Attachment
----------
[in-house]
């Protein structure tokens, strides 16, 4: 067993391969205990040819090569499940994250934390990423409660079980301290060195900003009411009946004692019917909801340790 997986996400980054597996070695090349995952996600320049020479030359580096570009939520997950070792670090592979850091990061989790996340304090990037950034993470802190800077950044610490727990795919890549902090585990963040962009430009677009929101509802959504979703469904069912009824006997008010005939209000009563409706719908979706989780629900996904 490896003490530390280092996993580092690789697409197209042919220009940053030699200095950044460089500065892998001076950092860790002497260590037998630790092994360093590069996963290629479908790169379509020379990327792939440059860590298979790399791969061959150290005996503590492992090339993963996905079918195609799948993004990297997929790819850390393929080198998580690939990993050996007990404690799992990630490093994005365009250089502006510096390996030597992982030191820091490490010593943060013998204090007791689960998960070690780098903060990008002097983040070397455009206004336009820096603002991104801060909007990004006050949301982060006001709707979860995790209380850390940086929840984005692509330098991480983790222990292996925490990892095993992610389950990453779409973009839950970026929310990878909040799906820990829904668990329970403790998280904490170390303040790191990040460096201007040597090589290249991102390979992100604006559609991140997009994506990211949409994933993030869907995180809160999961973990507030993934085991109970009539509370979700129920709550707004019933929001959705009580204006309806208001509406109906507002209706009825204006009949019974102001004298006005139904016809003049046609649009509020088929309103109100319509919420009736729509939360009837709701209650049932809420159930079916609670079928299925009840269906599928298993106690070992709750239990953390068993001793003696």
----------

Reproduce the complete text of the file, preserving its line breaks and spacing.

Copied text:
[in-house]
């Protein structure tokens, strides 16, 4: 067993391969205990040819090569499940994250934390990423409660079980301290060195900003009411009946004692019917909801340790 997986996400980054597996070695090349995952996600320049020479030359580096570009939520997950070792670090592979850091990061989790996340304090990037950034993470802190800077950044610490727990795919890549902090585990963040962009430009677009929101509802959504979703469904069912009824006997008010005939209000009563409706719908979706989780629900996904 490896003490530390280092996993580092690789697409197209042919220009940053030699200095950044460089500065892998001076950092860790002497260590037998630790092994360093590069996963290629479908790169379509020379990327792939440059860590298979790399791969061959150290005996503590492992090339993963996905079918195609799948993004990297997929790819850390393929080198998580690939990993050996007990404690799992990630490093994005365009250089502006510096390996030597992982030191820091490490010593943060013998204090007791689960998960070690780098903060990008002097983040070397455009206004336009820096603002991104801060909007990004006050949301982060006001709707979860995790209380850390940086929840984005692509330098991480983790222990292996925490990892095993992610389950990453779409973009839950970026929310990878909040799906820990829904668990329970403790998280904490170390303040790191990040460096201007040597090589290249991102390979992100604006559609991140997009994506990211949409994933993030869907995180809160999961973990507030993934085991109970009539509370979700129920709550707004019933929001959705009580204006309806208001509406109906507002209706009825204006009949019974102001004298006005139904016809003049046609649009509020088929309103109100319509919420009736729509939360009837709701209650049932809420159930079916609670079928299925009840269906599928298993106690070992709750239990953390068993001793003696």